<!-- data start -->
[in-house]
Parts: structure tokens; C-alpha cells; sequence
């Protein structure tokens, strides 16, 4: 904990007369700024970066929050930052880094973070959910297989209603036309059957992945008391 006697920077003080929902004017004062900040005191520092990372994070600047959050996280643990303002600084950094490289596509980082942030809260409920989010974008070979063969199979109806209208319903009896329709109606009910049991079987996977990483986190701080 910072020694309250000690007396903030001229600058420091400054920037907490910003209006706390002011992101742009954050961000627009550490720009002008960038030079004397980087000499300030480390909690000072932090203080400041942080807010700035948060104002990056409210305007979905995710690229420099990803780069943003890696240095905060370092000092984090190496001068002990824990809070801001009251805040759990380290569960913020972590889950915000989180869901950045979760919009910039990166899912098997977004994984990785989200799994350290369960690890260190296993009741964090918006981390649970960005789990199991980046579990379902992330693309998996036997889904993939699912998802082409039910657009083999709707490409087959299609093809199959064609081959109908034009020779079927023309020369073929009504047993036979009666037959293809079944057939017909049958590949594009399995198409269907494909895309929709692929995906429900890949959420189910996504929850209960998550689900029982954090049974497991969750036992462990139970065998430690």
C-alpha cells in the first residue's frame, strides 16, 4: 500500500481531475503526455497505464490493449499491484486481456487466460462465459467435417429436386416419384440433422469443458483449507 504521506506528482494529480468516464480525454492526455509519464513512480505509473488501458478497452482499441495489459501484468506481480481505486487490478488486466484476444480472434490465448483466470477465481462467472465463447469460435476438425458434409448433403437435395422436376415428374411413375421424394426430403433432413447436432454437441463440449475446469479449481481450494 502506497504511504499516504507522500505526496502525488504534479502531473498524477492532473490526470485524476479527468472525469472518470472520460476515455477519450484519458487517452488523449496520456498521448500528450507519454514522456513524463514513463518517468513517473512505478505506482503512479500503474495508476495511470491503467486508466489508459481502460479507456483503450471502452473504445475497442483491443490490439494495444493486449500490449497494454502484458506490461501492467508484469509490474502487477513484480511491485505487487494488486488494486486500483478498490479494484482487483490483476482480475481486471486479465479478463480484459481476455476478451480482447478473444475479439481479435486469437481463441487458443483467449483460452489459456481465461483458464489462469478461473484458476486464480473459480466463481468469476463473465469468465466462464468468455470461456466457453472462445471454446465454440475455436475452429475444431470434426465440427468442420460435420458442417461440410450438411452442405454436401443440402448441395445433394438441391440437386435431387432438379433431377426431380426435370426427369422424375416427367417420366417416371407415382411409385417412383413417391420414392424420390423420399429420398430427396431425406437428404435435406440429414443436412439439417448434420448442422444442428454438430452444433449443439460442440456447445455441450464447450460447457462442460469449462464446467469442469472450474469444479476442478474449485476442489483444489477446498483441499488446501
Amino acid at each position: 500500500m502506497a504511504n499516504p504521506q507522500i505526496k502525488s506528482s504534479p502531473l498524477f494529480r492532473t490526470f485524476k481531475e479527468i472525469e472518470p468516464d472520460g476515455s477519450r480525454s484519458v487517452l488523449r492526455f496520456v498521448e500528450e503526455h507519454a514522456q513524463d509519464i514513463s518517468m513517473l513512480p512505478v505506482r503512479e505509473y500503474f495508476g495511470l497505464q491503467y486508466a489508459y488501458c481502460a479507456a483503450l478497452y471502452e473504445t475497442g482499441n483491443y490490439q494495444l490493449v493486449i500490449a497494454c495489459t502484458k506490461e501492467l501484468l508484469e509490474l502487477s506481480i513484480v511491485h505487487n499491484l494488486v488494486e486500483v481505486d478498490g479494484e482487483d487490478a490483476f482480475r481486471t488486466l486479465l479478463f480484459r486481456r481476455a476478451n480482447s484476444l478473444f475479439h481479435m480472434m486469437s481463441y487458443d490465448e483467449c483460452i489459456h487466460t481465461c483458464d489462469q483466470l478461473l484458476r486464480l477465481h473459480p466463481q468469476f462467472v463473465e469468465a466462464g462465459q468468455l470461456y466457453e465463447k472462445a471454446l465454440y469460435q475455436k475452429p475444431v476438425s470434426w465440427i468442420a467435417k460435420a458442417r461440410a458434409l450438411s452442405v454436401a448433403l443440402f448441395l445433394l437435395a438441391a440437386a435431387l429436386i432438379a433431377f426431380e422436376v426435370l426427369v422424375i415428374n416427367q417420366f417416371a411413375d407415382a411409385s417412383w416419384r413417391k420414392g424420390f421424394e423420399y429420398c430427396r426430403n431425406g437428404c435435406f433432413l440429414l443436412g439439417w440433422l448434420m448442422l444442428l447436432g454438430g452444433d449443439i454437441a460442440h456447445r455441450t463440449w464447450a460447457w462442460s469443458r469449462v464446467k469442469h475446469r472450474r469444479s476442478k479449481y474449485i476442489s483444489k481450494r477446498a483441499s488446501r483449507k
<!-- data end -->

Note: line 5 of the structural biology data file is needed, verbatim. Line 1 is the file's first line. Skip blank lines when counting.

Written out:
Amino acid at each position: 500500500m502506497a504511504n499516504p504521506q507522500i505526496k502525488s506528482s504534479p502531473l498524477f494529480r492532473t490526470f485524476k481531475e479527468i472525469e472518470p468516464d472520460g476515455s477519450r480525454s484519458v487517452l488523449r492526455f496520456v498521448e500528450e503526455h507519454a514522456q513524463d509519464i514513463s518517468m513517473l513512480p512505478v505506482r503512479e505509473y500503474f495508476g495511470l497505464q491503467y486508466a489508459y488501458c481502460a479507456a483503450l478497452y471502452e473504445t475497442g482499441n483491443y490490439q494495444l490493449v493486449i500490449a497494454c495489459t502484458k506490461e501492467l501484468l508484469e509490474l502487477s506481480i513484480v511491485h505487487n499491484l494488486v488494486e486500483v481505486d478498490g479494484e482487483d487490478a490483476f482480475r481486471t488486466l486479465l479478463f480484459r486481456r481476455a476478451n480482447s484476444l478473444f475479439h481479435m480472434m486469437s481463441y487458443d490465448e483467449c483460452i489459456h487466460t481465461c483458464d489462469q483466470l478461473l484458476r486464480l477465481h473459480p466463481q468469476f462467472v463473465e469468465a466462464g462465459q468468455l470461456y466457453e465463447k472462445a471454446l465454440y469460435q475455436k475452429p475444431v476438425s470434426w465440427i468442420a467435417k460435420a458442417r461440410a458434409l450438411s452442405v454436401a448433403l443440402f448441395l445433394l437435395a438441391a440437386a435431387l429436386i432438379a433431377f426431380e422436376v426435370l426427369v422424375i415428374n416427367q417420366f417416371a411413375d407415382a411409385s417412383w416419384r413417391k420414392g424420390f421424394e423420399y429420398c430427396r426430403n431425406g437428404c435435406f433432413l440429414l443436412g439439417w440433422l448434420m448442422l444442428l447436432g454438430g452444433d449443439i454437441a460442440h456447445r455441450t463440449w464447450a460447457w462442460s469443458r469449462v464446467k469442469h475446469r472450474r469444479s476442478k479449481y474449485i476442489s483444489k481450494r477446498a483441499s488446501r483449507k